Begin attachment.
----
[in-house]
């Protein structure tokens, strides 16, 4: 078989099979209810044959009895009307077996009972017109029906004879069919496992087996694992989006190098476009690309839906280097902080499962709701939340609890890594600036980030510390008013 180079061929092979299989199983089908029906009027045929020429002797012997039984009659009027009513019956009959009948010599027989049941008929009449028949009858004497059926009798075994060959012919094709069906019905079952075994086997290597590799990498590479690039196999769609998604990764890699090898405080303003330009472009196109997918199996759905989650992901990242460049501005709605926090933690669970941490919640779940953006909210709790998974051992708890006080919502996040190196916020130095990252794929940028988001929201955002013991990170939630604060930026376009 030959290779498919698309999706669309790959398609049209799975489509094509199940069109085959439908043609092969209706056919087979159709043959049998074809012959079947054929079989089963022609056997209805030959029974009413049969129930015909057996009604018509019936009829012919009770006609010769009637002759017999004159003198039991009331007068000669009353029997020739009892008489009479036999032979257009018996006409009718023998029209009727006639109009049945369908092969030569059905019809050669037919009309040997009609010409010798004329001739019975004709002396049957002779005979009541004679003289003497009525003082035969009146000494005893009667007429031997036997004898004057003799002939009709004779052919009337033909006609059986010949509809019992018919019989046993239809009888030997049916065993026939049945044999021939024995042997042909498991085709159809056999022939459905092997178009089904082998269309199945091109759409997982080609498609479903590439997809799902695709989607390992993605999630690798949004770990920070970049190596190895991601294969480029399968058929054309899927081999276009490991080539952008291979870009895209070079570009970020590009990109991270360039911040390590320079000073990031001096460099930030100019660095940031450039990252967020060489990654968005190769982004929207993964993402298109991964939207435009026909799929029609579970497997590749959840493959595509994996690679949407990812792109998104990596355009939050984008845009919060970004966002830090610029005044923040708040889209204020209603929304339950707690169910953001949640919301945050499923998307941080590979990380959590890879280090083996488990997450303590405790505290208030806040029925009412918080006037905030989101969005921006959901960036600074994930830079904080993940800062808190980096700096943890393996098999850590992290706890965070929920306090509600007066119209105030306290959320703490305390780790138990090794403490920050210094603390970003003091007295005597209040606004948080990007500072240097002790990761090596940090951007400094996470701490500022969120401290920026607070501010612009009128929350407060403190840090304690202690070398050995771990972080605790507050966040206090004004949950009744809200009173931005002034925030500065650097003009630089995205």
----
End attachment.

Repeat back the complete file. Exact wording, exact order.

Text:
[in-house]
């Protein structure tokens, strides 16, 4: 078989099979209810044959009895009307077996009972017109029906004879069919496992087996694992989006190098476009690309839906280097902080499962709701939340609890890594600036980030510390008013 180079061929092979299989199983089908029906009027045929020429002797012997039984009659009027009513019956009959009948010599027989049941008929009449028949009858004497059926009798075994060959012919094709069906019905079952075994086997290597590799990498590479690039196999769609998604990764890699090898405080303003330009472009196109997918199996759905989650992901990242460049501005709605926090933690669970941490919640779940953006909210709790998974051992708890006080919502996040190196916020130095990252794929940028988001929201955002013991990170939630604060930026376009 030959290779498919698309999706669309790959398609049209799975489509094509199940069109085959439908043609092969209706056919087979159709043959049998074809012959079947054929079989089963022609056997209805030959029974009413049969129930015909057996009604018509019936009829012919009770006609010769009637002759017999004159003198039991009331007068000669009353029997020739009892008489009479036999032979257009018996006409009718023998029209009727006639109009049945369908092969030569059905019809050669037919009309040997009609010409010798004329001739019975004709002396049957002779005979009541004679003289003497009525003082035969009146000494005893009667007429031997036997004898004057003799002939009709004779052919009337033909006609059986010949509809019992018919019989046993239809009888030997049916065993026939049945044999021939024995042997042909498991085709159809056999022939459905092997178009089904082998269309199945091109759409997982080609498609479903590439997809799902695709989607390992993605999630690798949004770990920070970049190596190895991601294969480029399968058929054309899927081999276009490991080539952008291979870009895209070079570009970020590009990109991270360039911040390590320079000073990031001096460099930030100019660095940031450039990252967020060489990654968005190769982004929207993964993402298109991964939207435009026909799929029609579970497997590749959840493959595509994996690679949407990812792109998104990596355009939050984008845009919060970004966002830090610029005044923040708040889209204020209603929304339950707690169910953001949640919301945050499923998307941080590979990380959590890879280090083996488990997450303590405790505290208030806040029925009412918080006037905030989101969005921006959901960036600074994930830079904080993940800062808190980096700096943890393996098999850590992290706890965070929920306090509600007066119209105030306290959320703490305390780790138990090794403490920050210094603390970003003091007295005597209040606004948080990007500072240097002790990761090596940090951007400094996470701490500022969120401290920026607070501010612009009128929350407060403190840090304690202690070398050995771990972080605790507050966040206090004004949950009744809200009173931005002034925030500065650097003009630089995205």